The following were searched: Web of Science, Embase, ScienceDirect, MEDLINE, Scopus, EBSCOhost, and LILACS databases, SciELO library, and the search engine Trip Database.

A broad search was initially performed, in which medical subject heading (MeSH) terms were used along with free words. Subsequently a specific search was performed in which Boolean operators (AND and OR) were added, as well as limits (type of study design (clinical trial and observational study), conducted in humans). The search was adapted to each database and its corresponding language. The search strategies used in the databases, library, and search engine consulted are listed in Table 1 .

Table 1
Search strategies used for each database, library, and search engine.
Search strategy
Web of Science TOPIC: (“Temporomandibular Joint Disorders” OR “Osteoarthritis” OR “Temporomandibular Joint”) AND TOPIC: (“Hyaluronic Acid” OR “Viscosupplementation” OR “hyaluronate”) NOT TOPIC: (“Knee”) Refined by: DOCUMENT TYPES: (ARTICLE OR CASE REPORT)
Embase ‘temporomandibular joint disorder’/mj OR ‘osteoarthritis’/mj OR ‘temporomandibular joint’/mj AND (‘hyaluronic acid’/mj OR ‘viscosupplementation’/de) AND (‘clinical article’/de OR ‘clinical trial’/de OR ‘controlled clinical trial’/de OR ‘controlled study’/de OR ‘human’/de OR ‘major clinical study’/de OR ‘prospective study’/de OR ‘randomized controlled trial’/de) AND (‘article’/it OR ‘article in press’/it)
ScienceDirect TITLE-ABSTR-KEY(“Temporomandibular Joint Disorders” OR osteoarthritis OR “Temporomandibular Joint”) and TITLE-ABSTR-KEY(“Hyaluronic Acid” OR viscosupplementation OR hyaluronate) and not TITLE-ABSTR-KEY(Knee)
MEDLINE ((((“Temporomandibular Joint Disorders”[Mesh] OR “Osteoarthritis”[Mesh]) OR “Temporomandibular Joint”[Mesh]) AND “Hyaluronic Acid”[Mesh]) OR “Viscosupplementation”[Mesh]) OR “hyaluronate”[All Fields] NOT “Knee”[Mesh]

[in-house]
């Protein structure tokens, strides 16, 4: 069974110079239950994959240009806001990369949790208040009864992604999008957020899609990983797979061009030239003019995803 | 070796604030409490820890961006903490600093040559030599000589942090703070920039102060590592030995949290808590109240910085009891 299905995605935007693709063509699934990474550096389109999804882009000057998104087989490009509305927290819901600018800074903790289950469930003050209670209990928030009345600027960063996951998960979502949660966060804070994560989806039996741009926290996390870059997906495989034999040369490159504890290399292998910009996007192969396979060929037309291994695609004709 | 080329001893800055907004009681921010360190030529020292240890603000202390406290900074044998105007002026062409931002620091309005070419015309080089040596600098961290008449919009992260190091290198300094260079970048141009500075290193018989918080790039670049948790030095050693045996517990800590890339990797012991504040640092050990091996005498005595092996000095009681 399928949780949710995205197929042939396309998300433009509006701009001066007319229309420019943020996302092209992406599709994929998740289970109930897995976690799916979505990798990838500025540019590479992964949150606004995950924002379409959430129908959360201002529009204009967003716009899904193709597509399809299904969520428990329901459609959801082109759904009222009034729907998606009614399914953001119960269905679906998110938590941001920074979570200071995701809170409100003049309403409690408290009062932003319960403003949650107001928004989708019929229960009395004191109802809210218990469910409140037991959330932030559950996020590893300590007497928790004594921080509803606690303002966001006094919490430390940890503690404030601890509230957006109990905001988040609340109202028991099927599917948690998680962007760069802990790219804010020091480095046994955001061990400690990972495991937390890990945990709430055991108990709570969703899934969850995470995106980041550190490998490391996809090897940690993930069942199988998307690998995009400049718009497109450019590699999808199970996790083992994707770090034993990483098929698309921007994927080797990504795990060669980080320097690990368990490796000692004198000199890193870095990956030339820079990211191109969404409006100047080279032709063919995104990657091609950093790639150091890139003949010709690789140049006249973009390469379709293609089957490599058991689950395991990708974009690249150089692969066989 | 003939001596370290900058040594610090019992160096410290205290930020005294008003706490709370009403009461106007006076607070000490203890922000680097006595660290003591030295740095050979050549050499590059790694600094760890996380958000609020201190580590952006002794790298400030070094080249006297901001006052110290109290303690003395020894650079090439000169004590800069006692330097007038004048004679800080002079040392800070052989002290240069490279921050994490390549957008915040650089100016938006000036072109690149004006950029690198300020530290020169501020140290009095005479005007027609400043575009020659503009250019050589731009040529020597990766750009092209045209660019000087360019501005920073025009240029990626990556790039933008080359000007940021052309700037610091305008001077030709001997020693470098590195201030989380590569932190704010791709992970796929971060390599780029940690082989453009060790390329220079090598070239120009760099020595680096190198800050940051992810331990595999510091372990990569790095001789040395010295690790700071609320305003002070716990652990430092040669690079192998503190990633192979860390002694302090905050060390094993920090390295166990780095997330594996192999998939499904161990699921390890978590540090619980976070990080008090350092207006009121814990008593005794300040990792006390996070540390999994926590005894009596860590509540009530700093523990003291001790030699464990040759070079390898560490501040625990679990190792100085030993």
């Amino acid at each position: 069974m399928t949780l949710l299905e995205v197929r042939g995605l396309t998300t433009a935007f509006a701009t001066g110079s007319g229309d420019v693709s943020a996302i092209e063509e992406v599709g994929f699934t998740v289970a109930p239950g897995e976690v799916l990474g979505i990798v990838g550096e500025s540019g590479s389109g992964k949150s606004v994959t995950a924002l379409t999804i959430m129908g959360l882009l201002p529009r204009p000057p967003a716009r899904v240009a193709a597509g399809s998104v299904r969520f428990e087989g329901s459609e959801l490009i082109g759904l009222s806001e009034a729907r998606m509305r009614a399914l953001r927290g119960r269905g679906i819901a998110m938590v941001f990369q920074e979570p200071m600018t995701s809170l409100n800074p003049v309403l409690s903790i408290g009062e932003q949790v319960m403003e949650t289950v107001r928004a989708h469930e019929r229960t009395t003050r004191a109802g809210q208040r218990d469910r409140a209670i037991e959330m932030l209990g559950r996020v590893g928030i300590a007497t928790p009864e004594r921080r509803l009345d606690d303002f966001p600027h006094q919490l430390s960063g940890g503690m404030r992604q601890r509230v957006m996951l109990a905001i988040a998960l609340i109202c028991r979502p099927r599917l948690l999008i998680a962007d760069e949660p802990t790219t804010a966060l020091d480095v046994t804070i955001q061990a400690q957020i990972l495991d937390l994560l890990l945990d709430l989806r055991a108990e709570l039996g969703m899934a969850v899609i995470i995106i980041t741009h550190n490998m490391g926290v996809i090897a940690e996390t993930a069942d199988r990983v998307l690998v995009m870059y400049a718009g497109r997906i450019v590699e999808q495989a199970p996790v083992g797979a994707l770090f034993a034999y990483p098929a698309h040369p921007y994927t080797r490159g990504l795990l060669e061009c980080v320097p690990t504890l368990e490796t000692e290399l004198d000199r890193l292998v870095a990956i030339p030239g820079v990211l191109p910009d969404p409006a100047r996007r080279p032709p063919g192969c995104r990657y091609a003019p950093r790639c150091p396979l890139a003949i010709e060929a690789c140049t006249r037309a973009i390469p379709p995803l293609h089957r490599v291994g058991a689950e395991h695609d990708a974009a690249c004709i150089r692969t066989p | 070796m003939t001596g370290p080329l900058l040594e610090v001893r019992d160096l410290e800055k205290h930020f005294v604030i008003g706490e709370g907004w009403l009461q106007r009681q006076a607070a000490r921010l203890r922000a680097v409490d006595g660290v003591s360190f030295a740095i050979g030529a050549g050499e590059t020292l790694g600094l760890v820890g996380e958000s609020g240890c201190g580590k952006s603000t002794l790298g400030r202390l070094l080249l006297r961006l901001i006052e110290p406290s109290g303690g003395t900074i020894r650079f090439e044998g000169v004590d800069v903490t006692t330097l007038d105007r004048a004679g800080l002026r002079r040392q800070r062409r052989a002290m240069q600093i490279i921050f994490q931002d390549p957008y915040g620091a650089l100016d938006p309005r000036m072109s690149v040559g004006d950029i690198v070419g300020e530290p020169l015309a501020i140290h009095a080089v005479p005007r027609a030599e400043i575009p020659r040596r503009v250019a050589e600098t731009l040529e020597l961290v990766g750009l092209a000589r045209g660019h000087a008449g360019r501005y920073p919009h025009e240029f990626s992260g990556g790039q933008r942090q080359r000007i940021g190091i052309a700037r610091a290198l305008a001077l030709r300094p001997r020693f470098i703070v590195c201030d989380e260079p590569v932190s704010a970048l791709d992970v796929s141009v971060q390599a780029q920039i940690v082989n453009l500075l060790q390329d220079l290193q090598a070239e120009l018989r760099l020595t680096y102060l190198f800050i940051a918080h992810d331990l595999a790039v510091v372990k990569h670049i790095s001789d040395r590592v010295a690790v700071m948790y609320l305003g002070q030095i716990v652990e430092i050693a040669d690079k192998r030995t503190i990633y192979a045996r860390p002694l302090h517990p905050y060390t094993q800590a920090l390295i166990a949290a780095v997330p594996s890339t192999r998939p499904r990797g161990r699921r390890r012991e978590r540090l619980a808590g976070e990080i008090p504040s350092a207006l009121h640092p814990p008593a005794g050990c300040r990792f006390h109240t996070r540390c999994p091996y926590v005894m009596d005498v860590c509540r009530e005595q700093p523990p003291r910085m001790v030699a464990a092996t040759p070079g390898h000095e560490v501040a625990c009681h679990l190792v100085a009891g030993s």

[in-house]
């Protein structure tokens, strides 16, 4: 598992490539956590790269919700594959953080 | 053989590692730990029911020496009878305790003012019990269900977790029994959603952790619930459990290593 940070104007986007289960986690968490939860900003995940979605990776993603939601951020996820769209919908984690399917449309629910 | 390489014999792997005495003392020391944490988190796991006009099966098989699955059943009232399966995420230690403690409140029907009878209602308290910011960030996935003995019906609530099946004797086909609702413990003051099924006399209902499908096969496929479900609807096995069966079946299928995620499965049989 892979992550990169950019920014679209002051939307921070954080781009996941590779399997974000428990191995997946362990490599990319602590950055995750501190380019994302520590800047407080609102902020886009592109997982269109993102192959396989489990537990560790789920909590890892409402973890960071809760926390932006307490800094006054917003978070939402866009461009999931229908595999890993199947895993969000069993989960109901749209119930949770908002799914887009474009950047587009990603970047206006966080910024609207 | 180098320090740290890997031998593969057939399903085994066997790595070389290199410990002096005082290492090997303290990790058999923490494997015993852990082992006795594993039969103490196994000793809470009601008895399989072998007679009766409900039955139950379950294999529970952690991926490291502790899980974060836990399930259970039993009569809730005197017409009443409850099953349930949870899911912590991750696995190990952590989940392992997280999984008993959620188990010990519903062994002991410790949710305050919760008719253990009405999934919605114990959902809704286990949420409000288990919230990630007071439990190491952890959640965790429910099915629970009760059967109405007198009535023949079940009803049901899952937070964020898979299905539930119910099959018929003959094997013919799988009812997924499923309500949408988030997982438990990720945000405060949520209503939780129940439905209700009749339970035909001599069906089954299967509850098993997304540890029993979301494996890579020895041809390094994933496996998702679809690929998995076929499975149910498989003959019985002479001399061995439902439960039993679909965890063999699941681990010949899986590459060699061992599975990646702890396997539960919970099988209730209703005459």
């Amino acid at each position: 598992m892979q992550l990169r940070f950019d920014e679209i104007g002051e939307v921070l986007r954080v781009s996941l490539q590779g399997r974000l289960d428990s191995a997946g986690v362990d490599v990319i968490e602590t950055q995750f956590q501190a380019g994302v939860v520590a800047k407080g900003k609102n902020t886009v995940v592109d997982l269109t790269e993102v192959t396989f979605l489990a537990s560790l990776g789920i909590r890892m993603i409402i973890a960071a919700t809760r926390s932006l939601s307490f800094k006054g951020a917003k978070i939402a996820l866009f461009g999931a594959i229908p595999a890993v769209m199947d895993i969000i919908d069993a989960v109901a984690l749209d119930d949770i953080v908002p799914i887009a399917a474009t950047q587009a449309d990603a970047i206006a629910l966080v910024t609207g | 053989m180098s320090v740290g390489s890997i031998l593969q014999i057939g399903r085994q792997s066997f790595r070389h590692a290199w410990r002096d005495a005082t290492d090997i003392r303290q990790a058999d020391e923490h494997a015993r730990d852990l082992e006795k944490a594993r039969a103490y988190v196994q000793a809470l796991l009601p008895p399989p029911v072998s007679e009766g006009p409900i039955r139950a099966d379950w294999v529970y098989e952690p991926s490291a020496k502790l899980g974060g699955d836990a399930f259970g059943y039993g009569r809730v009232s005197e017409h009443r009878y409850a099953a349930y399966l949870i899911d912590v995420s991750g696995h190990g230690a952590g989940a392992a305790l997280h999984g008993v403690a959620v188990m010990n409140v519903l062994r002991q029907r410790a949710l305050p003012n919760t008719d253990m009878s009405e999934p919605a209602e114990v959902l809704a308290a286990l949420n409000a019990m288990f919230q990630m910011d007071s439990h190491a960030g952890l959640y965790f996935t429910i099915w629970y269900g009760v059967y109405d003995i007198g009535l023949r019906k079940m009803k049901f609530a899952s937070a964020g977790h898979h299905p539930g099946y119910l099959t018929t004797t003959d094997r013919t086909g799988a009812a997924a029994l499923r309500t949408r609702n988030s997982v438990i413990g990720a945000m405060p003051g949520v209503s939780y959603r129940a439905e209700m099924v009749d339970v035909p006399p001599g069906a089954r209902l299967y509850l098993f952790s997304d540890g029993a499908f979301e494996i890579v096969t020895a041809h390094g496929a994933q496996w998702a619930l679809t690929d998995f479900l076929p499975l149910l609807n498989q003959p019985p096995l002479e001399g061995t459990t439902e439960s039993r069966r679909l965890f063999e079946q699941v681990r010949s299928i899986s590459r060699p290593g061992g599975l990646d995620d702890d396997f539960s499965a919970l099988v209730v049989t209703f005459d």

Scopus (TITLE-ABS-KEY (“Temporomandibular Joint Disorders” OR osteoarthritis OR “Temporomandibular Joint”) AND TITLE-ABS-KEY (“Hyaluronic Acid” OR viscosupplementation OR hyaluronate) AND NOT TITLE-ABS-KEY (knee)) AND DOCTYPE (ar)
EBSCOhost (“Temporomandibular Joint Disorders” OR “Osteoarthritis” OR “Temporomandibular Joint”) AND (“Hyaluronic Acid” OR “Viscosupplementation” OR “hyaluronate”) NOT “Knee”
LILACS (tw:(“Temporomandibular Joint Disorders” OR Osteoarthritis OR “Temporomandibular Joint” OR “Trastornos Temporomandibulares” OR Osteoartritis OR “Articulación Temporomandibular”)) AND (tw:(“Hyaluronic Acid” OR Viscosupplementation OR Hyaluronate OR “Ácido Hialurónico” OR Viscosuplementación OR Hialuronato)) AND NOT (tw:(Knee OR Rodilla))
SciELO (“Temporomandibular Joint Disorders” OR Osteoarthritis OR “Temporomandibular Joint” OR “Trastornos Temporomandibulares” OR Osteoartritis OR “Articulación Temporomandibular”) AND (“Hyaluronic Acid” OR Viscosupplementation OR Hyaluronate OR “Acido Hialurónico” OR Viscosuplementación OR Hialuronato) AND NOT (Knee OR Rodilla)
Trip Database “(title:(“Temporomandibular Joint Disorders” OR osteoarthritis OR “Temporomandibular Joint”) NOT Knee)(title:“Hyaluronic Acid” OR viscosupplementation OR hyaluronate)”

The titles and abstracts were first reviewed against the eligibility criteria; items fulfilling the exclusion criteria were removed sequentially. Moreover, a filter was applied to remove duplicate articles. Subsequently the full-text of each selected article was assessed carefully.

Study selection and data processing

Two independent researchers (VI and TB) performed the literature search, evaluating the items identified by title, abstract, and full-text reading. In situations where there was disagreement between the researchers, the dispute was resolved by consensus among researchers. Data were extracted manually and entered into a spreadsheet in Excel 2011 for Mac (version 14.5.5, 2010; Microsoft Corporation); these data were then subjected to further analysis.

Methodological quality

The MINCIR scale was used to evaluate the methodological quality of the studies. This scale is composed of three domains: (1) study type, (2) sample size, and (3) methodology used (objectives, design, eligibility criteria, and justification for the sample size). The scores obtained for each domain are added together to give a final total score, which can range from 6 to 36 points, with 6 corresponding to a study of low methodological quality and 36 corresponding to a study of good methodological quality (the cut-off point that defines the construct methodological quality is 18 points).

Definitions